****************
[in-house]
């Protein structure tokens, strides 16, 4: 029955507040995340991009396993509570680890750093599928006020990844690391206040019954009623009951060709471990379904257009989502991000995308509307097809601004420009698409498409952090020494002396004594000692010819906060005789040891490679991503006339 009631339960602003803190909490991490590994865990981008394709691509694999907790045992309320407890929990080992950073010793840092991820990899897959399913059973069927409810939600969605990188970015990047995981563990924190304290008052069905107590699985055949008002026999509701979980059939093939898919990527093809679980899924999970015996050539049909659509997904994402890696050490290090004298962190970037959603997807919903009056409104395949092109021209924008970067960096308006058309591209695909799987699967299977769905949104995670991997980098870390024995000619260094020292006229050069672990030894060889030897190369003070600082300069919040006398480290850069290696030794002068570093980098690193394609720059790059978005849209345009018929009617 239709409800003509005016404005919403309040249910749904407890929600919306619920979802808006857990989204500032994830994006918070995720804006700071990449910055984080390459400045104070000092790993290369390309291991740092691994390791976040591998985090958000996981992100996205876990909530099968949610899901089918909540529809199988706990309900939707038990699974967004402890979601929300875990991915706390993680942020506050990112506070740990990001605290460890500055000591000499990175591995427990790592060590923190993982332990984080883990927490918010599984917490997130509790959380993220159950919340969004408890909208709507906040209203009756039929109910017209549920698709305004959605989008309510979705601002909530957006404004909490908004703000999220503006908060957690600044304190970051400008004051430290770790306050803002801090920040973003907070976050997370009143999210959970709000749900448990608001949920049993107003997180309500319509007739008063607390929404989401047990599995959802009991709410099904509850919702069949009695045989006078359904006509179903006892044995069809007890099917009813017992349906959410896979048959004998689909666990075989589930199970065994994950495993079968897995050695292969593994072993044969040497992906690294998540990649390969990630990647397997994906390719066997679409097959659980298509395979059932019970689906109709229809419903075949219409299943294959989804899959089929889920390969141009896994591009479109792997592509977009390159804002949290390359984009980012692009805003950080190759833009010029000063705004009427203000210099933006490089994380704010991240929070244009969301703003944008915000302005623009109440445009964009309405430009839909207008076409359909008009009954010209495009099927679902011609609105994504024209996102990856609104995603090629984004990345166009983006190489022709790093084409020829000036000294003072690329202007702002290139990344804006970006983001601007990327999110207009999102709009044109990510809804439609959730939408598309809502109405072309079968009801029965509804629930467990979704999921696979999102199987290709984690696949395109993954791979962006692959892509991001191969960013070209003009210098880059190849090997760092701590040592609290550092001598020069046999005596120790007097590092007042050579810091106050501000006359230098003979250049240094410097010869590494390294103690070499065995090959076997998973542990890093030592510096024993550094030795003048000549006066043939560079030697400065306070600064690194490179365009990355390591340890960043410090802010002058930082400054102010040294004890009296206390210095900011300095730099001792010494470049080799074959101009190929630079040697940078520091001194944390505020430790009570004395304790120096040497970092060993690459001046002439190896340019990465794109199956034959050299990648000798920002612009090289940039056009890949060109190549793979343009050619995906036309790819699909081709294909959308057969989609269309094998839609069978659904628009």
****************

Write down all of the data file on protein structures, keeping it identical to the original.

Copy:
[in-house]
């Protein structure tokens, strides 16, 4: 029955507040995340991009396993509570680890750093599928006020990844690391206040019954009623009951060709471990379904257009989502991000995308509307097809601004420009698409498409952090020494002396004594000692010819906060005789040891490679991503006339 009631339960602003803190909490991490590994865990981008394709691509694999907790045992309320407890929990080992950073010793840092991820990899897959399913059973069927409810939600969605990188970015990047995981563990924190304290008052069905107590699985055949008002026999509701979980059939093939898919990527093809679980899924999970015996050539049909659509997904994402890696050490290090004298962190970037959603997807919903009056409104395949092109021209924008970067960096308006058309591209695909799987699967299977769905949104995670991997980098870390024995000619260094020292006229050069672990030894060889030897190369003070600082300069919040006398480290850069290696030794002068570093980098690193394609720059790059978005849209345009018929009617 239709409800003509005016404005919403309040249910749904407890929600919306619920979802808006857990989204500032994830994006918070995720804006700071990449910055984080390459400045104070000092790993290369390309291991740092691994390791976040591998985090958000996981992100996205876990909530099968949610899901089918909540529809199988706990309900939707038990699974967004402890979601929300875990991915706390993680942020506050990112506070740990990001605290460890500055000591000499990175591995427990790592060590923190993982332990984080883990927490918010599984917490997130509790959380993220159950919340969004408890909208709507906040209203009756039929109910017209549920698709305004959605989008309510979705601002909530957006404004909490908004703000999220503006908060957690600044304190970051400008004051430290770790306050803002801090920040973003907070976050997370009143999210959970709000749900448990608001949920049993107003997180309500319509007739008063607390929404989401047990599995959802009991709410099904509850919702069949009695045989006078359904006509179903006892044995069809007890099917009813017992349906959410896979048959004998689909666990075989589930199970065994994950495993079968897995050695292969593994072993044969040497992906690294998540990649390969990630990647397997994906390719066997679409097959659980298509395979059932019970689906109709229809419903075949219409299943294959989804899959089929889920390969141009896994591009479109792997592509977009390159804002949290390359984009980012692009805003950080190759833009010029000063705004009427203000210099933006490089994380704010991240929070244009969301703003944008915000302005623009109440445009964009309405430009839909207008076409359909008009009954010209495009099927679902011609609105994504024209996102990856609104995603090629984004990345166009983006190489022709790093084409020829000036000294003072690329202007702002290139990344804006970006983001601007990327999110207009999102709009044109990510809804439609959730939408598309809502109405072309079968009801029965509804629930467990979704999921696979999102199987290709984690696949395109993954791979962006692959892509991001191969960013070209003009210098880059190849090997760092701590040592609290550092001598020069046999005596120790007097590092007042050579810091106050501000006359230098003979250049240094410097010869590494390294103690070499065995090959076997998973542990890093030592510096024993550094030795003048000549006066043939560079030697400065306070600064690194490179365009990355390591340890960043410090802010002058930082400054102010040294004890009296206390210095900011300095730099001792010494470049080799074959101009190929630079040697940078520091001194944390505020430790009570004395304790120096040497970092060993690459001046002439190896340019990465794109199956034959050299990648000798920002612009090289940039056009890949060109190549793979343009050619995906036309790819699909081709294909959308057969989609269309094998839609069978659904628009």